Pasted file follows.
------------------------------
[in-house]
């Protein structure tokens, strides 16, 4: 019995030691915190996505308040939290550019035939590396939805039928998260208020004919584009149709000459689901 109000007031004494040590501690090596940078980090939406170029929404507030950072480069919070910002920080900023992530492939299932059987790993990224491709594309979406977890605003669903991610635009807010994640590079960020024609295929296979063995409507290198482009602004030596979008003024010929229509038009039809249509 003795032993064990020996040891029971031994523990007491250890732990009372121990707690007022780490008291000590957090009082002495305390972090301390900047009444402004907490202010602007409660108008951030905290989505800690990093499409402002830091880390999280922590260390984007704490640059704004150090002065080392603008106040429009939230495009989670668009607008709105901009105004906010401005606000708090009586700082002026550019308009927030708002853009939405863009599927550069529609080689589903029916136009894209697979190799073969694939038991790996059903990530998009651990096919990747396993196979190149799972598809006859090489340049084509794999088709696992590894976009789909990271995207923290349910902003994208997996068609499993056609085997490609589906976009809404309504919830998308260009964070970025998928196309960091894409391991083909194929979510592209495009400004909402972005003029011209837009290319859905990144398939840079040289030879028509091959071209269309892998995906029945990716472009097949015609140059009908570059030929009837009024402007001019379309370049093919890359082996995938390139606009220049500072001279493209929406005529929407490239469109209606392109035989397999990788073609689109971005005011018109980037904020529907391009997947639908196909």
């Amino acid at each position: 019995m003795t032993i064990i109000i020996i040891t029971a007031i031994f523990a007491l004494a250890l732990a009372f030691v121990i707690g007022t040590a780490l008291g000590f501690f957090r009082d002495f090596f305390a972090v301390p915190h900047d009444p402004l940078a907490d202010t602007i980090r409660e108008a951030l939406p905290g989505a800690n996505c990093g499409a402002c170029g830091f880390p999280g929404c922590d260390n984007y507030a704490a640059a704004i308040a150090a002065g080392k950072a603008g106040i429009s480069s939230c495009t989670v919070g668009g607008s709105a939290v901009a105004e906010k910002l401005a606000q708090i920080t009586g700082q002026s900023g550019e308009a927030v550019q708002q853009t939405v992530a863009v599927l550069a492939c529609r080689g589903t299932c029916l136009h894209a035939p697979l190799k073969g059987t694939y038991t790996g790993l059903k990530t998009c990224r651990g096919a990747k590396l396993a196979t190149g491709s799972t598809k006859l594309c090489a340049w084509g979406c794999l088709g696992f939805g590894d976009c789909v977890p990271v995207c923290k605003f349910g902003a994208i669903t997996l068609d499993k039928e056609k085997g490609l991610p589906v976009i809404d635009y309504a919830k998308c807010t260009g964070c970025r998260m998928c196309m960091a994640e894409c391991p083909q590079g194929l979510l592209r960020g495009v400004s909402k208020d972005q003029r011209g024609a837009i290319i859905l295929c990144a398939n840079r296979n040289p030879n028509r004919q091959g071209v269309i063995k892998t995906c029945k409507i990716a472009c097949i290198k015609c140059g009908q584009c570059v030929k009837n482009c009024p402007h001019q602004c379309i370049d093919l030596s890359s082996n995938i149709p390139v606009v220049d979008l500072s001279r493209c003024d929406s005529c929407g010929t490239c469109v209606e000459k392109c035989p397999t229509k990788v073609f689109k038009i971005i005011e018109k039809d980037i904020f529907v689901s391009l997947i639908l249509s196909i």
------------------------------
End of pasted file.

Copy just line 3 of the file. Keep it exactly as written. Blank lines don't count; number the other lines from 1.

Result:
């Amino acid at each position: 019995m003795t032993i064990i109000i020996i040891t029971a007031i031994f523990a007491l004494a250890l732990a009372f030691v121990i707690g007022t040590a780490l008291g000590f501690f957090r009082d002495f090596f305390a972090v301390p915190h900047d009444p402004l940078a907490d202010t602007i980090r409660e108008a951030l939406p905290g989505a800690n996505c990093g499409a402002c170029g830091f880390p999280g929404c922590d260390n984007y507030a704490a640059a704004i308040a150090a002065g080392k950072a603008g106040i429009s480069s939230c495009t989670v919070g668009g607008s709105a939290v901009a105004e906010k910002l401005a606000q708090i920080t009586g700082q002026s900023g550019e308009a927030v550019q708002q853009t939405v992530a863009v599927l550069a492939c529609r080689g589903t299932c029916l136009h894209a035939p697979l190799k073969g059987t694939y038991t790996g790993l059903k990530t998009c990224r651990g096919a990747k590396l396993a196979t190149g491709s799972t598809k006859l594309c090489a340049w084509g979406c794999l088709g696992f939805g590894d976009c789909v977890p990271v995207c923290k605003f349910g902003a994208i669903t997996l068609d499993k039928e056609k085997g490609l991610p589906v976009i809404d635009y309504a919830k998308c807010t260009g964070c970025r998260m998928c196309m960091a994640e894409c391991p083909q590079g194929l979510l592209r960020g495009v400004s909402k208020d972005q003029r011209g024609a837009i290319i859905l295929c990144a398939n840079r296979n040289p030879n028509r004919q091959g071209v269309i063995k892998t995906c029945k409507i990716a472009c097949i290198k015609c140059g009908q584009c570059v030929k009837n482009c009024p402007h001019q602004c379309i370049d093919l030596s890359s082996n995938i149709p390139v606009v220049d979008l500072s001279r493209c003024d929406s005529c929407g010929t490239c469109v209606e000459k392109c035989p397999t229509k990788v073609f689109k038009i971005i005011e018109k039809d980037i904020f529907v689901s391009l997947i639908l249509s196909i």